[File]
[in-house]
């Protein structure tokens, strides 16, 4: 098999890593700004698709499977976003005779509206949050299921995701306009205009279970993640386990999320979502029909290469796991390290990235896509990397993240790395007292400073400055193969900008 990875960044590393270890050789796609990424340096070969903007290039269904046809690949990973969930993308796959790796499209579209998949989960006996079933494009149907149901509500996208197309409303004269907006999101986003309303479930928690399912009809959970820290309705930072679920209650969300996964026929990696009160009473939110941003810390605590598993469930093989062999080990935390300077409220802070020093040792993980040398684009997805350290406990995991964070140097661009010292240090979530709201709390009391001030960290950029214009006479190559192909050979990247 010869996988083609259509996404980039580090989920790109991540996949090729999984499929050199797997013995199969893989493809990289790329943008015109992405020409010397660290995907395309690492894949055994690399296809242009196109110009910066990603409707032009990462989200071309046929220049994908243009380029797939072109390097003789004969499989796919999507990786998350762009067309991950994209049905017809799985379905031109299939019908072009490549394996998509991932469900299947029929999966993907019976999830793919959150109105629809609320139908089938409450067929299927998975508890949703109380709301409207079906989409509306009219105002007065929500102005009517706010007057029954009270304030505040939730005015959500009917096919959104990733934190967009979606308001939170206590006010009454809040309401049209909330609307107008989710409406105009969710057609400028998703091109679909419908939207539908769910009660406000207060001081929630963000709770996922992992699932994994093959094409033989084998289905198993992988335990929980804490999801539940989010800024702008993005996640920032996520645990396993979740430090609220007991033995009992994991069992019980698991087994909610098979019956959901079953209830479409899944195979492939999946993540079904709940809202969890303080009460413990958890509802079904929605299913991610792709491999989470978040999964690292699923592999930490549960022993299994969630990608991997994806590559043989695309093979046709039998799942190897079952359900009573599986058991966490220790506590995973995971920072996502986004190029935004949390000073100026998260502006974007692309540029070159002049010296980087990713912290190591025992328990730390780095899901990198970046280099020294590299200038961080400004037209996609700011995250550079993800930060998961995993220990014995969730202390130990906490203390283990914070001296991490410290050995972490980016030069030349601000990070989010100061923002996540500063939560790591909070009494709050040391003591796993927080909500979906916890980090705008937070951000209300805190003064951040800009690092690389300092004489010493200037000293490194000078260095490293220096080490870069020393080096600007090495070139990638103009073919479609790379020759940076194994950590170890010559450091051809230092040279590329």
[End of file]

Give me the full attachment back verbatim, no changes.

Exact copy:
[in-house]
């Protein structure tokens, strides 16, 4: 098999890593700004698709499977976003005779509206949050299921995701306009205009279970993640386990999320979502029909290469796991390290990235896509990397993240790395007292400073400055193969900008 990875960044590393270890050789796609990424340096070969903007290039269904046809690949990973969930993308796959790796499209579209998949989960006996079933494009149907149901509500996208197309409303004269907006999101986003309303479930928690399912009809959970820290309705930072679920209650969300996964026929990696009160009473939110941003810390605590598993469930093989062999080990935390300077409220802070020093040792993980040398684009997805350290406990995991964070140097661009010292240090979530709201709390009391001030960290950029214009006479190559192909050979990247 010869996988083609259509996404980039580090989920790109991540996949090729999984499929050199797997013995199969893989493809990289790329943008015109992405020409010397660290995907395309690492894949055994690399296809242009196109110009910066990603409707032009990462989200071309046929220049994908243009380029797939072109390097003789004969499989796919999507990786998350762009067309991950994209049905017809799985379905031109299939019908072009490549394996998509991932469900299947029929999966993907019976999830793919959150109105629809609320139908089938409450067929299927998975508890949703109380709301409207079906989409509306009219105002007065929500102005009517706010007057029954009270304030505040939730005015959500009917096919959104990733934190967009979606308001939170206590006010009454809040309401049209909330609307107008989710409406105009969710057609400028998703091109679909419908939207539908769910009660406000207060001081929630963000709770996922992992699932994994093959094409033989084998289905198993992988335990929980804490999801539940989010800024702008993005996640920032996520645990396993979740430090609220007991033995009992994991069992019980698991087994909610098979019956959901079953209830479409899944195979492939999946993540079904709940809202969890303080009460413990958890509802079904929605299913991610792709491999989470978040999964690292699923592999930490549960022993299994969630990608991997994806590559043989695309093979046709039998799942190897079952359900009573599986058991966490220790506590995973995971920072996502986004190029935004949390000073100026998260502006974007692309540029070159002049010296980087990713912290190591025992328990730390780095899901990198970046280099020294590299200038961080400004037209996609700011995250550079993800930060998961995993220990014995969730202390130990906490203390283990914070001296991490410290050995972490980016030069030349601000990070989010100061923002996540500063939560790591909070009494709050040391003591796993927080909500979906916890980090705008937070951000209300805190003064951040800009690092690389300092004489010493200037000293490194000078260095490293220096080490870069020393080096600007090495070139990638103009073919479609790379020759940076194994950590170890010559450091051809230092040279590329």